A bad reputationPublished 9:35am Saturday, December 10, 2011
All’s well that ends well, they say, and it couldn’t be truer than in the case of the deal brokered Thursday to keep a planned wood-pellet plant on track for construction in Southampton County.
Thank goodness that Enviva, Southampton County officials and Franklin-Southampton Economic Development were able to salvage the deal and its 65 jobs after a firestorm of opposition to the plant’s proposed location on Shady Brook Trail.
Crisis averted in this case, but the people of Franklin and Southampton County still have some soul-searching to do about this community’s economic future and whether we’re serious about building an economy that keeps our citizens — generations present and future — gainfully employed.
Few people have higher expectations of those charged with recruiting and creating those jobs than this columnist. Our newspaper will continue to hold accountable those elected and appointed officials whom we’ve entrusted to create a climate for economic growth and to make that growth happen.
In fairness to Franklin-Southampton Economic Development, however, the job will only get harder unless the community confronts and begins to correct its growing anti-business, anti-change reputation.
This is not to pick on the fine folks of Shady Brook Trail, who were sincere in their concerns about the Enviva pellet plant’s effect on their quality of life.
As were the rural Southampton residents who didn’t want a Navy aviation practice facility anywhere near their homes.
As were the Franklin residents (this columnist included) who didn’t want Navy prop planes using their airport and buzzing their neighborhoods.
As were the Southampton residents who didn’t want military dogs trained close to their homes.
As were the Southampton residents who didn’t want a high-density residential development near Riverdale Elementary School a few years back.
As were the Franklin residents who didn’t want new apartments built on North College Drive.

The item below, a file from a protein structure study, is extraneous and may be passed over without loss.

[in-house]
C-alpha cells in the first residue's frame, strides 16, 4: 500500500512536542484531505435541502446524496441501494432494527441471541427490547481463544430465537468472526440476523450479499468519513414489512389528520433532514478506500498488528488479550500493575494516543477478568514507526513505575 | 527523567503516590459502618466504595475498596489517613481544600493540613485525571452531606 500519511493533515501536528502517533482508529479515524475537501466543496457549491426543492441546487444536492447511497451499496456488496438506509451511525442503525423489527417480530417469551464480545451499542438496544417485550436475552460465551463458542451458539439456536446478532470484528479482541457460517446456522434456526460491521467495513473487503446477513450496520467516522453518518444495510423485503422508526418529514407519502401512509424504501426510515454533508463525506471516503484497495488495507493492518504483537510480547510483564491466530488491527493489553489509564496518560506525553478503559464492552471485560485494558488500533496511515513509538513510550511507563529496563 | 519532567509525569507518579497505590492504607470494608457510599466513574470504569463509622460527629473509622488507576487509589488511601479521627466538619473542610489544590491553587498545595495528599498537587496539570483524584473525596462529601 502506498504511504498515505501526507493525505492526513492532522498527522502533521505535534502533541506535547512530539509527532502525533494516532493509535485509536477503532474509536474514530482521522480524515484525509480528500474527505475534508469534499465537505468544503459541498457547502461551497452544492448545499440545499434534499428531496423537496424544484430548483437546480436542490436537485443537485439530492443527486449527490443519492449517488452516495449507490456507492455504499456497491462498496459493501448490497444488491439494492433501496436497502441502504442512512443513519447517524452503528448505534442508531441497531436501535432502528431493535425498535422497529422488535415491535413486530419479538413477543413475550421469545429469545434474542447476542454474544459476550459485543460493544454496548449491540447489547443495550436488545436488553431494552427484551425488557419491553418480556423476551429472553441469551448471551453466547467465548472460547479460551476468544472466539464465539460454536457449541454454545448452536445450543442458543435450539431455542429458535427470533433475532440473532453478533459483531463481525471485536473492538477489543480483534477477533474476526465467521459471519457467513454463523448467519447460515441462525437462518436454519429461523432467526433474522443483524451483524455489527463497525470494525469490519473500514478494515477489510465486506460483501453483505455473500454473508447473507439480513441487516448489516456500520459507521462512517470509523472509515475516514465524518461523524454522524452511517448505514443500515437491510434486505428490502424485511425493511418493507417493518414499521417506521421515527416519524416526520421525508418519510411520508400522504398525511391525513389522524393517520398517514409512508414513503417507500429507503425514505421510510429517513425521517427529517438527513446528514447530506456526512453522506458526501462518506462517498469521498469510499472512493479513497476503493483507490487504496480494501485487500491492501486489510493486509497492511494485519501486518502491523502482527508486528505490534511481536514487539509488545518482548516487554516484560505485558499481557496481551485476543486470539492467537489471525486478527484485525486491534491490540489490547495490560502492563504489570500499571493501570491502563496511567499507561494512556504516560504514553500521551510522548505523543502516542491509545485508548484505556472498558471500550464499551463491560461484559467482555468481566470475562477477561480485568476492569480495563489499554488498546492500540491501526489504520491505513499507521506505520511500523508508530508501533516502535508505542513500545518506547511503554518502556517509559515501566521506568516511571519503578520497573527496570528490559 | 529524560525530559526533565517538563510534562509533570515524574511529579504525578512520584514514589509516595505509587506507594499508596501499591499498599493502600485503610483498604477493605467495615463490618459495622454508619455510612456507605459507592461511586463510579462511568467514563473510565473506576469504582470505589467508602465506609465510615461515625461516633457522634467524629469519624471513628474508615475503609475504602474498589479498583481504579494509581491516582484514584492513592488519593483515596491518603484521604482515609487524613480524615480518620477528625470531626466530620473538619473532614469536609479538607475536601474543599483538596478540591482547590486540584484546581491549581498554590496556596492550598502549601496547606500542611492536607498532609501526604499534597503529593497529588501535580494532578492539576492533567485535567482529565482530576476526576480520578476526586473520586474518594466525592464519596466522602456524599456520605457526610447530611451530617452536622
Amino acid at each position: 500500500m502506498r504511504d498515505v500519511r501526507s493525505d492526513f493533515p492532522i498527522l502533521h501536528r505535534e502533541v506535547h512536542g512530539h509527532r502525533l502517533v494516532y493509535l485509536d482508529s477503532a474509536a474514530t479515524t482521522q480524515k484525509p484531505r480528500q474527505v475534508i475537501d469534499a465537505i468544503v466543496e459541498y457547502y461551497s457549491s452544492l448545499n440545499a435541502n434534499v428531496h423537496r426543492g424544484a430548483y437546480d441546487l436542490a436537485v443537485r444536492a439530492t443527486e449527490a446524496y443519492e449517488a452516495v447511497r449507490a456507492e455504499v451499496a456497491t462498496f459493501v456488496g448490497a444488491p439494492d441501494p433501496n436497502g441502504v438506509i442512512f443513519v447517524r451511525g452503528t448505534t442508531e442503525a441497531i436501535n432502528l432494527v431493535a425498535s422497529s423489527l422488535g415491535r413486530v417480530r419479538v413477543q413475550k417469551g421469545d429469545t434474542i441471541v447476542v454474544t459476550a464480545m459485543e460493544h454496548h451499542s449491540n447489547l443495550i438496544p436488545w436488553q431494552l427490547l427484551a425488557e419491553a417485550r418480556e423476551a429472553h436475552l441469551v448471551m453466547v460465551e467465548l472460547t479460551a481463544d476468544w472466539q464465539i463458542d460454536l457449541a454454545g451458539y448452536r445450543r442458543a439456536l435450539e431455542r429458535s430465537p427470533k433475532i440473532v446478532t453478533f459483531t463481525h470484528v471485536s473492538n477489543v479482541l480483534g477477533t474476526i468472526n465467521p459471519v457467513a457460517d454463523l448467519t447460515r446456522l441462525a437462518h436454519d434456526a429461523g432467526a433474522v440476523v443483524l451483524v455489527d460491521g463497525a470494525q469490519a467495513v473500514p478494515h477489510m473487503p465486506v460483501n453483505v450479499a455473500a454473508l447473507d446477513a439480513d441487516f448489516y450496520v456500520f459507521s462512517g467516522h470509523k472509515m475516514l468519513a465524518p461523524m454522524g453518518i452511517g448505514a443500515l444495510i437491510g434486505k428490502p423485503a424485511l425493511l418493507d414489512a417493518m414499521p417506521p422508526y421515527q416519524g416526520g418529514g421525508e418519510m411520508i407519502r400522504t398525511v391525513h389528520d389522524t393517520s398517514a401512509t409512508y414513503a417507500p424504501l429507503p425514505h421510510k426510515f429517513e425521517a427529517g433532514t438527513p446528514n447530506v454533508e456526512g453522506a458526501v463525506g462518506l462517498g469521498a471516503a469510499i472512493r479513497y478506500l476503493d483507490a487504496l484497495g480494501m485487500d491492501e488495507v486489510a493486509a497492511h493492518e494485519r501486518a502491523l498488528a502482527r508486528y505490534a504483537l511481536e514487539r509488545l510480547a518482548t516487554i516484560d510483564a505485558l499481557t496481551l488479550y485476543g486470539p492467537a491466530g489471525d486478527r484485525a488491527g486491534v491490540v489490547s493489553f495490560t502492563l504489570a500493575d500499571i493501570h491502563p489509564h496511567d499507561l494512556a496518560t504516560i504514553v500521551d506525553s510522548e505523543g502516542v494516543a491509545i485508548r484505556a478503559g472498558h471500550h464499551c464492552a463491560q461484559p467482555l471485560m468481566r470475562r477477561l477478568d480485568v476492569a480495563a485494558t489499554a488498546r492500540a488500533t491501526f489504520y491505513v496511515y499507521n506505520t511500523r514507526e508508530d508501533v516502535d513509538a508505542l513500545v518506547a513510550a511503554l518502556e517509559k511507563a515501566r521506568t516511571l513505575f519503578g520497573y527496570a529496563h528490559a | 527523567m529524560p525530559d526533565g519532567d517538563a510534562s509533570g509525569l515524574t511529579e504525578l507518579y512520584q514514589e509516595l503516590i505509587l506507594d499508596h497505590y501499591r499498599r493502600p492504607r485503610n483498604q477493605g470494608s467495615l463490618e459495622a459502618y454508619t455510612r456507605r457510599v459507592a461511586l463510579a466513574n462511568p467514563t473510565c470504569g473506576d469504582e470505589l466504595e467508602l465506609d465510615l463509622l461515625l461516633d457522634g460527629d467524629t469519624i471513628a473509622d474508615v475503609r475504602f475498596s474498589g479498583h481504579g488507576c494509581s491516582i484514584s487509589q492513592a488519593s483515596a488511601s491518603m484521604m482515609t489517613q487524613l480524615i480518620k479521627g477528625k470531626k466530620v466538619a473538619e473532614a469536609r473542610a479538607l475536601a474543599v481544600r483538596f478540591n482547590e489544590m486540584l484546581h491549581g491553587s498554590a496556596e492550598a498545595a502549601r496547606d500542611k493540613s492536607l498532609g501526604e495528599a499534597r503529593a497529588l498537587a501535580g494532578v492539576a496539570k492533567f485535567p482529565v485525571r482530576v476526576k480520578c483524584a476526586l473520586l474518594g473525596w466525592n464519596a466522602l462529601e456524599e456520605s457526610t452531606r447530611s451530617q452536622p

On and on the list could go, and a good case could be made against each, but the collective result is a message so clear that we might as well erect a billboard on Route 58 bypass: “Franklin-Southampton County: We’re Closed for Business. Next Stop: Suffolk.”
In a slumping global economy where few jobs are being created anywhere, a rural community that lost its anchor employer less than two years ago has staked out a risky isolationist stance on economic development.
It raises an honest question: Where do we think the jobs of tomorrow will come from?
The pellet mill is about as close to a perfect fit economically as this community will find. It utilizes a natural resource — wood — that is plentiful and creates a supply chain that multiplies the economic impact. It is, by almost any measure, an environmentally low-impact operation.
Yet, if Supervisor Ronnie West, a man of integrity, is to be believed, someone in an official capacity spooked Enviva away from its original preferred site (before Shady Brook Trail and the Turner Tract).
Yet, a detached observer at Wednesday night’s community meeting would have sworn by the way some citizens treated Enviva that the devil himself was trying to set up shop in Courtland.
Except for Southampton’s strategic importance geographically in Enviva’s business model, the company probably would have told Southampton County to take a hike Wednesday night. Other companies that have options on where to locate won’t hesitate to do so — if they ever bother calling to start with.
STEVE STEWART is publisher of The Tidewater News. His email address is firstname.lastname@example.org.